After signing with EduMatch, I was given a Trello Board of steps to complete. I am my own worst enemy in that they were happy with the manuscript as it was. In the 9 months that had passed between finishing the draft to send to publishers and signing the contract, I had thought more about my work and realized there were changes I wanted to make. I had waited, however since I didn't know what the future held. Sarah Thomas, EduMatch's founder, told me to make any and all changes I wanted to make, so I did. In that process, I realized that the book was too long because I had far too many strategies for one book. I reached out and asked if I could pare down the strategies and make a second book that was just strategies. This may be the greatest irony since I never intended to write a strategy book because there are already so many available--that's why I wanted to write the first book; strategy books on engagement are useless if you don't have an agreed-upon understanding of what engagement is in the first place. Twelve months later, after having several people review the book, making countless changes to content and formatting, and finally settling on a title, my Engagement is Not a Unicorn (It's a Narwhal) is for sale.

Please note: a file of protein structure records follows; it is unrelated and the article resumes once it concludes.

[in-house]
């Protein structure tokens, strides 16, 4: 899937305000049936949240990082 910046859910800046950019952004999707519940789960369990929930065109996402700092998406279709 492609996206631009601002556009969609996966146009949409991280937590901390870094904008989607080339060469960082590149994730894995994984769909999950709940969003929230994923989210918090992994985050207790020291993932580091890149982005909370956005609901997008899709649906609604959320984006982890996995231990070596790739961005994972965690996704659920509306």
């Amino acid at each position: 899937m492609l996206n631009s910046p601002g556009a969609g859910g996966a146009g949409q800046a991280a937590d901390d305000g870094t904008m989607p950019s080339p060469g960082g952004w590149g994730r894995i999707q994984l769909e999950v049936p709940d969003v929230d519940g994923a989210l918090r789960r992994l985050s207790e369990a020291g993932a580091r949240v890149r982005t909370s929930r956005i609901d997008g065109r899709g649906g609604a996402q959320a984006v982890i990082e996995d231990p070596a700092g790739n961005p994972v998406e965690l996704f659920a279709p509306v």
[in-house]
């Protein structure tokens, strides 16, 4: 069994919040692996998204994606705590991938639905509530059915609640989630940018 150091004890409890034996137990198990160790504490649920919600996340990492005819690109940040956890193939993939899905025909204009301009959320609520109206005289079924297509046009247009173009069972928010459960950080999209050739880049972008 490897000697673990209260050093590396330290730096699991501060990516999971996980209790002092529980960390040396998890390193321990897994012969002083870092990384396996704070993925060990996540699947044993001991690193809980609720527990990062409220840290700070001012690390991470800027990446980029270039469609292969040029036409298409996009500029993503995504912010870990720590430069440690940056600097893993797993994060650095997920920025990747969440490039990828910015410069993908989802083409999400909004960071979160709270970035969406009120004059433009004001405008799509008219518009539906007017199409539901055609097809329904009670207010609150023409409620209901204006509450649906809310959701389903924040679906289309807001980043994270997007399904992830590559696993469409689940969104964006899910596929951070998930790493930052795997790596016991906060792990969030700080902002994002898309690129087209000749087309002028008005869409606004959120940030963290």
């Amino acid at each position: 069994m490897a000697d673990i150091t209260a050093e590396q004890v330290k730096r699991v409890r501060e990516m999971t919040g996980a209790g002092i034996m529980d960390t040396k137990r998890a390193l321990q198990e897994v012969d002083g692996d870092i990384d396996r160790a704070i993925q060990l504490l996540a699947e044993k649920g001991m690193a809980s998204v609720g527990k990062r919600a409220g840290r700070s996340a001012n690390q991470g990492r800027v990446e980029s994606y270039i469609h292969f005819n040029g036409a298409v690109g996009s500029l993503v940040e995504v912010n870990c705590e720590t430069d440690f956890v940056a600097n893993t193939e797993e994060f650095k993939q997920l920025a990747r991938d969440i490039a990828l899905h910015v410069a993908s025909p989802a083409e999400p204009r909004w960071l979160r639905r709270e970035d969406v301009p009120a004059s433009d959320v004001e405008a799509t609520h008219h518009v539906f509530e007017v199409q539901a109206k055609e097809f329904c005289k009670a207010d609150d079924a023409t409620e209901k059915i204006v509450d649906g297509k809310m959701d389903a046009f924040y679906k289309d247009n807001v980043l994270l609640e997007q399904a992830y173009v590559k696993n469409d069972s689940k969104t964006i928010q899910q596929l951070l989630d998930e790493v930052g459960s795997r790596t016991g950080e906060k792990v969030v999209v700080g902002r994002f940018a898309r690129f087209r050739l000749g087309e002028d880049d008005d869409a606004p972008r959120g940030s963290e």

My path is not your path, but if you want to write a book, I say GO FOR IT! I have been so humbled by the amazing support I have received throughout this journey. What's more, I am so excited by the ability to share my ideas with others that I am bursting with anticipation for the book's release! I know my bubble of support will try to be pierced by some haters out there. That's okay--I don't agree with every author out there or every book I've read either. However, the love I have felt in the process is surely predictive of the love that I will continue to receive when the book is finally in the hands of others. So in advance, I want to say thank you for your support!
In case you're interested, here is the link to the FAQ page for EduMatch the describes their submission process, which includes uploading a 1 minute video where you talk about your book. Here is my video that I uploaded. It took a couple of takes before I got it how I wanted it. I remember being so worried about the content and getting it all in the video in under 1 minute. Looking back, I wish I would have brushed my hair, but the message of what the book is about is spot-on. Enjoy and I hope you are inspired to start writing you own book. I know I'd be excited to read it!